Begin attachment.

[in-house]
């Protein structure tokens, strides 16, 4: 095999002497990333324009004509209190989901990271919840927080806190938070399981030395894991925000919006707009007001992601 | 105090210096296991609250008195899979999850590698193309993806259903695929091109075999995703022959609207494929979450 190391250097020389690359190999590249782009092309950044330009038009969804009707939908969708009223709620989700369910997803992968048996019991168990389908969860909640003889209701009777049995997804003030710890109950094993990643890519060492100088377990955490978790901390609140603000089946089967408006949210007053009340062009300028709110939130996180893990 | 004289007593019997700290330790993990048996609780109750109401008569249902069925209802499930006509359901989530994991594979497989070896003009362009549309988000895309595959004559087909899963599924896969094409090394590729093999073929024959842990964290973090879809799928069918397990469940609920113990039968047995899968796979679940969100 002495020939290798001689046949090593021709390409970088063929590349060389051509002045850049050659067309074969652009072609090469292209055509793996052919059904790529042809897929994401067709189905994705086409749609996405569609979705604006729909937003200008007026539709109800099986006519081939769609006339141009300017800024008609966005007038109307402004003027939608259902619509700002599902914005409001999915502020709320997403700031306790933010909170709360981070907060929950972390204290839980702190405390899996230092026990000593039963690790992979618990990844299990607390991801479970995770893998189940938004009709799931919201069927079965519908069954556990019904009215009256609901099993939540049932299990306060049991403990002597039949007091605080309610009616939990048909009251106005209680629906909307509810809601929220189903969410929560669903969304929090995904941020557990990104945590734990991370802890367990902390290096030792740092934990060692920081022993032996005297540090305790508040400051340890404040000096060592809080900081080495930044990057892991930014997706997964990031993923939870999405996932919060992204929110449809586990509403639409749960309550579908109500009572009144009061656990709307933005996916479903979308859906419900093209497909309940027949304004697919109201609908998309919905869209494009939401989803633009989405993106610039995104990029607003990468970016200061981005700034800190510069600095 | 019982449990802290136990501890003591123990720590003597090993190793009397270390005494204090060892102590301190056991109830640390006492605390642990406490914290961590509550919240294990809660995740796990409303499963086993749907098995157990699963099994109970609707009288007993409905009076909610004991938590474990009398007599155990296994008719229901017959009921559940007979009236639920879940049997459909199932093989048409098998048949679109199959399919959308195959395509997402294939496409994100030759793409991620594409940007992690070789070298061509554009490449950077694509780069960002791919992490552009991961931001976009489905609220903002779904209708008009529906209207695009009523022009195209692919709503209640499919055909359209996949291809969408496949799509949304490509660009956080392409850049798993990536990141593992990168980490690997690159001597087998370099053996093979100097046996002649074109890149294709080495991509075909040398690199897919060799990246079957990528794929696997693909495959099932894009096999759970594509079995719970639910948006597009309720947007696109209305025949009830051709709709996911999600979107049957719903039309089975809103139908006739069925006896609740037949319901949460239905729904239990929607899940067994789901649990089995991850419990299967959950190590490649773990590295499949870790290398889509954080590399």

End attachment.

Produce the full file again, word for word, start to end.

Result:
[in-house]
């Protein structure tokens, strides 16, 4: 095999002497990333324009004509209190989901990271919840927080806190938070399981030395894991925000919006707009007001992601 | 105090210096296991609250008195899979999850590698193309993806259903695929091109075999995703022959609207494929979450 190391250097020389690359190999590249782009092309950044330009038009969804009707939908969708009223709620989700369910997803992968048996019991168990389908969860909640003889209701009777049995997804003030710890109950094993990643890519060492100088377990955490978790901390609140603000089946089967408006949210007053009340062009300028709110939130996180893990 | 004289007593019997700290330790993990048996609780109750109401008569249902069925209802499930006509359901989530994991594979497989070896003009362009549309988000895309595959004559087909899963599924896969094409090394590729093999073929024959842990964290973090879809799928069918397990469940609920113990039968047995899968796979679940969100 002495020939290798001689046949090593021709390409970088063929590349060389051509002045850049050659067309074969652009072609090469292209055509793996052919059904790529042809897929994401067709189905994705086409749609996405569609979705604006729909937003200008007026539709109800099986006519081939769609006339141009300017800024008609966005007038109307402004003027939608259902619509700002599902914005409001999915502020709320997403700031306790933010909170709360981070907060929950972390204290839980702190405390899996230092026990000593039963690790992979618990990844299990607390991801479970995770893998189940938004009709799931919201069927079965519908069954556990019904009215009256609901099993939540049932299990306060049991403990002597039949007091605080309610009616939990048909009251106005209680629906909307509810809601929220189903969410929560669903969304929090995904941020557990990104945590734990991370802890367990902390290096030792740092934990060692920081022993032996005297540090305790508040400051340890404040000096060592809080900081080495930044990057892991930014997706997964990031993923939870999405996932919060992204929110449809586990509403639409749960309550579908109500009572009144009061656990709307933005996916479903979308859906419900093209497909309940027949304004697919109201609908998309919905869209494009939401989803633009989405993106610039995104990029607003990468970016200061981005700034800190510069600095 | 019982449990802290136990501890003591123990720590003597090993190793009397270390005494204090060892102590301190056991109830640390006492605390642990406490914290961590509550919240294990809660995740796990409303499963086993749907098995157990699963099994109970609707009288007993409905009076909610004991938590474990009398007599155990296994008719229901017959009921559940007979009236639920879940049997459909199932093989048409098998048949679109199959399919959308195959395509997402294939496409994100030759793409991620594409940007992690070789070298061509554009490449950077694509780069960002791919992490552009991961931001976009489905609220903002779904209708008009529906209207695009009523022009195209692919709503209640499919055909359209996949291809969408496949799509949304490509660009956080392409850049798993990536990141593992990168980490690997690159001597087998370099053996093979100097046996002649074109890149294709080495991509075909040398690199897919060799990246079957990528794929696997693909495959099932894009096999759970594509079995719970639910948006597009309720947007696109209305025949009830051709709709996911999600979107049957719903039309089975809103139908006739069925006896609740037949319901949460239905729904239990929607899940067994789901649990089995991850419990299967959950190590490649773990590295499949870790290398889509954080590399």